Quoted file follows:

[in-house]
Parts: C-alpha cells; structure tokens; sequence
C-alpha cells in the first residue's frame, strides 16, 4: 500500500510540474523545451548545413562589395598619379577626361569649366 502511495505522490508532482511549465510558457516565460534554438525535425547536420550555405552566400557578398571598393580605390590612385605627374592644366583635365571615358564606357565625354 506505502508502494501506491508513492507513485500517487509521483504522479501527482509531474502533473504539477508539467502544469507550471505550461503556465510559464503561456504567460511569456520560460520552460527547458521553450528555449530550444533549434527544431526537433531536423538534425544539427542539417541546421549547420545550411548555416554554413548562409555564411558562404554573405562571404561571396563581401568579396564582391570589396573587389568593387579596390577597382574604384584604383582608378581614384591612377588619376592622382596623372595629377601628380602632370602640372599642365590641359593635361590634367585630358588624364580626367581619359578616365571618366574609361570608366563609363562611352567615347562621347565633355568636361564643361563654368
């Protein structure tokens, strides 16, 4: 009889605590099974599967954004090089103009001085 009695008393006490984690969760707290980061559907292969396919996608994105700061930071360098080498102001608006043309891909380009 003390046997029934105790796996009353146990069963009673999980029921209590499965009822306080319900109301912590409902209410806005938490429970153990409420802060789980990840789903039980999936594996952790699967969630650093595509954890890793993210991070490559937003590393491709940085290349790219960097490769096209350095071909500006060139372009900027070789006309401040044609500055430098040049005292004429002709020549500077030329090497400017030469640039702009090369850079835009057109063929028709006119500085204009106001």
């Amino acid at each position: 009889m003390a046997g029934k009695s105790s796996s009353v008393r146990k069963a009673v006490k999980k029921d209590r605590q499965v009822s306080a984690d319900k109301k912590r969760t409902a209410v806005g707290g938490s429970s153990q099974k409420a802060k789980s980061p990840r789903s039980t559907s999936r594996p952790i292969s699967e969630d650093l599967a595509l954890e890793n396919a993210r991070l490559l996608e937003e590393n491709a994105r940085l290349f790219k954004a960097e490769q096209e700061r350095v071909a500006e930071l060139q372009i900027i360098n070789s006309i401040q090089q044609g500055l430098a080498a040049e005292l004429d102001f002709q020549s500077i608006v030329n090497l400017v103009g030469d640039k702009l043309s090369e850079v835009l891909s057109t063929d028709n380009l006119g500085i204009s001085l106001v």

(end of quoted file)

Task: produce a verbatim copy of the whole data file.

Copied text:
[in-house]
Parts: C-alpha cells; structure tokens; sequence
C-alpha cells in the first residue's frame, strides 16, 4: 500500500510540474523545451548545413562589395598619379577626361569649366 502511495505522490508532482511549465510558457516565460534554438525535425547536420550555405552566400557578398571598393580605390590612385605627374592644366583635365571615358564606357565625354 506505502508502494501506491508513492507513485500517487509521483504522479501527482509531474502533473504539477508539467502544469507550471505550461503556465510559464503561456504567460511569456520560460520552460527547458521553450528555449530550444533549434527544431526537433531536423538534425544539427542539417541546421549547420545550411548555416554554413548562409555564411558562404554573405562571404561571396563581401568579396564582391570589396573587389568593387579596390577597382574604384584604383582608378581614384591612377588619376592622382596623372595629377601628380602632370602640372599642365590641359593635361590634367585630358588624364580626367581619359578616365571618366574609361570608366563609363562611352567615347562621347565633355568636361564643361563654368
């Protein structure tokens, strides 16, 4: 009889605590099974599967954004090089103009001085 009695008393006490984690969760707290980061559907292969396919996608994105700061930071360098080498102001608006043309891909380009 003390046997029934105790796996009353146990069963009673999980029921209590499965009822306080319900109301912590409902209410806005938490429970153990409420802060789980990840789903039980999936594996952790699967969630650093595509954890890793993210991070490559937003590393491709940085290349790219960097490769096209350095071909500006060139372009900027070789006309401040044609500055430098040049005292004429002709020549500077030329090497400017030469640039702009090369850079835009057109063929028709006119500085204009106001």
């Amino acid at each position: 009889m003390a046997g029934k009695s105790s796996s009353v008393r146990k069963a009673v006490k999980k029921d209590r605590q499965v009822s306080a984690d319900k109301k912590r969760t409902a209410v806005g707290g938490s429970s153990q099974k409420a802060k789980s980061p990840r789903s039980t559907s999936r594996p952790i292969s699967e969630d650093l599967a595509l954890e890793n396919a993210r991070l490559l996608e937003e590393n491709a994105r940085l290349f790219k954004a960097e490769q096209e700061r350095v071909a500006e930071l060139q372009i900027i360098n070789s006309i401040q090089q044609g500055l430098a080498a040049e005292l004429d102001f002709q020549s500077i608006v030329n090497l400017v103009g030469d640039k702009l043309s090369e850079v835009l891909s057109t063929d028709n380009l006119g500085i204009s001085l106001v």